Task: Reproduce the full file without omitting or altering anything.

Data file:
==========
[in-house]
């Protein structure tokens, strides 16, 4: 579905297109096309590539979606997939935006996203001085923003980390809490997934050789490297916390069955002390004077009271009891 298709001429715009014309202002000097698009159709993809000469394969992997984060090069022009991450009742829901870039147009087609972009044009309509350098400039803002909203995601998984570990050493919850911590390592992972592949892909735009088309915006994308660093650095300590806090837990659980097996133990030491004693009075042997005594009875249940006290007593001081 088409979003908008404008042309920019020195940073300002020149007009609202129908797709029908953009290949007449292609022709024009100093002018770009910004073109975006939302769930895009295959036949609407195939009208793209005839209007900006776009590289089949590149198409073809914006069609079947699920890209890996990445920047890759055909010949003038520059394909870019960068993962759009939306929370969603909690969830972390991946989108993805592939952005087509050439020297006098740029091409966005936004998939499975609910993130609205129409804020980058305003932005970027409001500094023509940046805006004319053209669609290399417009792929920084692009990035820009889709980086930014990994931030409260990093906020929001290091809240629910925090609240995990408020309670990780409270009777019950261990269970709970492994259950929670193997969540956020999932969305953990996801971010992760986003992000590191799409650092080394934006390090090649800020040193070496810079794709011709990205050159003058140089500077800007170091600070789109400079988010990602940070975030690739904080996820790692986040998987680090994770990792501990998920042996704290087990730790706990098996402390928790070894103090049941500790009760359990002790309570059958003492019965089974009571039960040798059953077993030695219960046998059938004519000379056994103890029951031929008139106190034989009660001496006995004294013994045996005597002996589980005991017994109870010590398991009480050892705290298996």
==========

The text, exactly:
[in-house]
């Protein structure tokens, strides 16, 4: 579905297109096309590539979606997939935006996203001085923003980390809490997934050789490297916390069955002390004077009271009891 298709001429715009014309202002000097698009159709993809000469394969992997984060090069022009991450009742829901870039147009087609972009044009309509350098400039803002909203995601998984570990050493919850911590390592992972592949892909735009088309915006994308660093650095300590806090837990659980097996133990030491004693009075042997005594009875249940006290007593001081 088409979003908008404008042309920019020195940073300002020149007009609202129908797709029908953009290949007449292609022709024009100093002018770009910004073109975006939302769930895009295959036949609407195939009208793209005839209007900006776009590289089949590149198409073809914006069609079947699920890209890996990445920047890759055909010949003038520059394909870019960068993962759009939306929370969603909690969830972390991946989108993805592939952005087509050439020297006098740029091409966005936004998939499975609910993130609205129409804020980058305003932005970027409001500094023509940046805006004319053209669609290399417009792929920084692009990035820009889709980086930014990994931030409260990093906020929001290091809240629910925090609240995990408020309670990780409270009777019950261990269970709970492994259950929670193997969540956020999932969305953990996801971010992760986003992000590191799409650092080394934006390090090649800020040193070496810079794709011709990205050159003058140089500077800007170091600070789109400079988010990602940070975030690739904080996820790692986040998987680090994770990792501990998920042996704290087990730790706990098996402390928790070894103090049941500790009760359990002790309570059958003492019965089974009571039960040798059953077993030695219960046998059938004519000379056994103890029951031929008139106190034989009660001496006995004294013994045996005597002996589980005991017994109870010590398991009480050892705290298996």